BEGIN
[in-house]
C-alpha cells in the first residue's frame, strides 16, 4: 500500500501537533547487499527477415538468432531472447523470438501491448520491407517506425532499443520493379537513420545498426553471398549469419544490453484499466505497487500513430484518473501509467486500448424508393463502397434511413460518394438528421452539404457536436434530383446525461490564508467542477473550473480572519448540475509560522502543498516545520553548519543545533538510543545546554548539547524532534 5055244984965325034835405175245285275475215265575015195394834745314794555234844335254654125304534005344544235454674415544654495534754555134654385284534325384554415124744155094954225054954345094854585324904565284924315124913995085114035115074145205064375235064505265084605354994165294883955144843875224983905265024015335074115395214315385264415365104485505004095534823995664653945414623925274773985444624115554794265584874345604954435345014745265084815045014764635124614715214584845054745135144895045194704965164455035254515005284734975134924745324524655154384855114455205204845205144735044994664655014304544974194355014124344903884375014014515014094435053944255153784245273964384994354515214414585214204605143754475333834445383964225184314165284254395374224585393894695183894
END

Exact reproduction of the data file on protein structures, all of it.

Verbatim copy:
[in-house]
C-alpha cells in the first residue's frame, strides 16, 4: 500500500501537533547487499527477415538468432531472447523470438501491448520491407517506425532499443520493379537513420545498426553471398549469419544490453484499466505497487500513430484518473501509467486500448424508393463502397434511413460518394438528421452539404457536436434530383446525461490564508467542477473550473480572519448540475509560522502543498516545520553548519543545533538510543545546554548539547524532534 5055244984965325034835405175245285275475215265575015195394834745314794555234844335254654125304534005344544235454674415544654495534754555134654385284534325384554415124744155094954225054954345094854585324904565284924315124913995085114035115074145205064375235064505265084605354994165294883955144843875224983905265024015335074115395214315385264415365104485505004095534823995664653945414623925274773985444624115554794265584874345604954435345014745265084815045014764635124614715214584845054745135144895045194704965164455035254515005284734975134924745324524655154384855114455205204845205144735044994664655014304544974194355014124344903884375014014515014094435053944255153784245273964384994354515214414585214204605143754475333834445383964225184314165284254395374224585393894695183894